What keeps us out of trouble up until now is one very, very simple thing:
You are probably not registerred as "Lairdy333" in your union contract, so they will have a hard time realizing it is one of their members publishing here on wikiloops.
posted on #11
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Copyright is around everywhere if you notice artist are sue for just about anything take Led Zepplin for instance. They was just in court for a song they did that sounded close to one of theirs. So to be safe and keep wikiloops alive anything close to a cover song could be taken down the road of the courts. Sad but true if they want to try to sue for something they will. Just the world we live in today. Myself I feel if my song was copyrighted I would want it play by whom ever so it got exposure. Just my thoughts on this subject.
posted on #12
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We saw quite some reaction to my previous post in the shoutbox, so let me add some more thought here.

Now, lets assume you just realized the "union members"-problematic as outlined above does apply to you, but you really just realized there is a problem here and now you are wondering what to do with the tracks you have already posted to wikiloops.

Let's take a deep breath and think this thru:
First of all, there is no need to panic, since you have not received any email from my end telling you we were facing a legal claim by your union - it may happen any day, but it has not happened so far.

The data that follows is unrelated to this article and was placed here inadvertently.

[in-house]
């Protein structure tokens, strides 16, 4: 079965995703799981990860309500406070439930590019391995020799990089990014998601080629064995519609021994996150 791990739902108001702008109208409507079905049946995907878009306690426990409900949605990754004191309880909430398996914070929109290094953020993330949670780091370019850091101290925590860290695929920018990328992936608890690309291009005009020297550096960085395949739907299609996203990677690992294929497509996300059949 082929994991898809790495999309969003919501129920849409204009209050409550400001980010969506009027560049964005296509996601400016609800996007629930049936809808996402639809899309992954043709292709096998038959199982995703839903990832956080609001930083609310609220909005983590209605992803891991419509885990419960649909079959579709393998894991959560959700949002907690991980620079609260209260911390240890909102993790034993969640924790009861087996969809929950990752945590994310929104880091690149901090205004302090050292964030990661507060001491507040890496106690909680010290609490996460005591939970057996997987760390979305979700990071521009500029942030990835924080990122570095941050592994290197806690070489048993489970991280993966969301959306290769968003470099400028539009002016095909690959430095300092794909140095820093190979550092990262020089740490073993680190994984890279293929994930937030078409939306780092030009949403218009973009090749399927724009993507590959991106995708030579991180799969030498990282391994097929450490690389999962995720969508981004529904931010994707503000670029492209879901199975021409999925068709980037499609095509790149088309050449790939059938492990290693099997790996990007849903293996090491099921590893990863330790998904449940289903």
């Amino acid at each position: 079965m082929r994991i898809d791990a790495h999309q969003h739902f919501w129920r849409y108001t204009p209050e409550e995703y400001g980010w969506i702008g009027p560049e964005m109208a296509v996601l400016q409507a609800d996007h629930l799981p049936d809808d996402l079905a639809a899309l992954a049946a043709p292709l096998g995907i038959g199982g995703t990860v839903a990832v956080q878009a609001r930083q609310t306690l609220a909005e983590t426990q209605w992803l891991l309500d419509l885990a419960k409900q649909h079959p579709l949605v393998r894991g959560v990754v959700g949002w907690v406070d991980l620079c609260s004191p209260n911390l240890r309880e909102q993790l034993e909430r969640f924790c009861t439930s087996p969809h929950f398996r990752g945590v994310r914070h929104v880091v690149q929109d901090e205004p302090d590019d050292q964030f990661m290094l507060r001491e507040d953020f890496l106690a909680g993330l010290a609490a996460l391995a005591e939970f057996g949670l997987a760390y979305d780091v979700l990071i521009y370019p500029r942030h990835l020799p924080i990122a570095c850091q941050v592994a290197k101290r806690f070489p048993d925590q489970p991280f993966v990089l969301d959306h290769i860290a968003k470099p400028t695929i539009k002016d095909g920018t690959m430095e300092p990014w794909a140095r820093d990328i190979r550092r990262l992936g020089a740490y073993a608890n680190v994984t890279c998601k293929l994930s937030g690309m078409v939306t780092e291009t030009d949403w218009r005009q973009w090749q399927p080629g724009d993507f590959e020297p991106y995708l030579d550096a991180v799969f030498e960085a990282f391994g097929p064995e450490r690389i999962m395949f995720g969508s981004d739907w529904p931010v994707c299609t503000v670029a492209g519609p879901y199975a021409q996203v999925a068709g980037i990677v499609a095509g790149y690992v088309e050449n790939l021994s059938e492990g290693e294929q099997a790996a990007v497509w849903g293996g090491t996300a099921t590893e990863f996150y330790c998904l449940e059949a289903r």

What you can do to prevent that is to remove all your tracks, right?
Now that would be quite a dramatic solution to the problem, but may seem the solution at hand.
If you know the wikiloops rules a little, you will know that you may delete any upload of yours without problems under the one condition that no one else has posted a remix of that song.
So far, so good. But what about all the remixed tunes?
If they were to be deleted (yours), all tracks involving your track (the remixes of your tracks) will have to be deleted as well, because you are part of them, and the remix-branches would be broken once we remove a track that has a remix attached.
That means, someone will have to inform these remixers about this whole situation and explain to them why we have to remove their precious tracks.
Needless to say, that is not a nice job to do, and not a nice user experience for the people who took the effort to create those remixes.

I hate to say it, but with this scenario in mind, I feel it is necessary to point out who is to blame for this mess...
Both wikiloops and the remixing users are not to blame, since everyone relied on your statement when stating "I am the only one holding rights on this, and I'm granting you the right to go ahead and create remixes" - the first half of which just turned out to be plain wrong, at the price of causing me a week of work to clean up the mess (I had to do it before) and frustrating X other wikiloops users who see their tracks removed.
That's not good, to say the least, and -as you will understand- that would end in your account being closed and further registration being blocked.

The only other option we have is to make a straightforeward deal with your union to allow what you have been doing, while the question remains what the cost of negotiating such a deal might be and who would pay that annual fee... you know the budget situation of this project, right?

There may be other ways to solve this in a rather shady way which I will not add here in this public scenario, and which I do not feel good about anyways.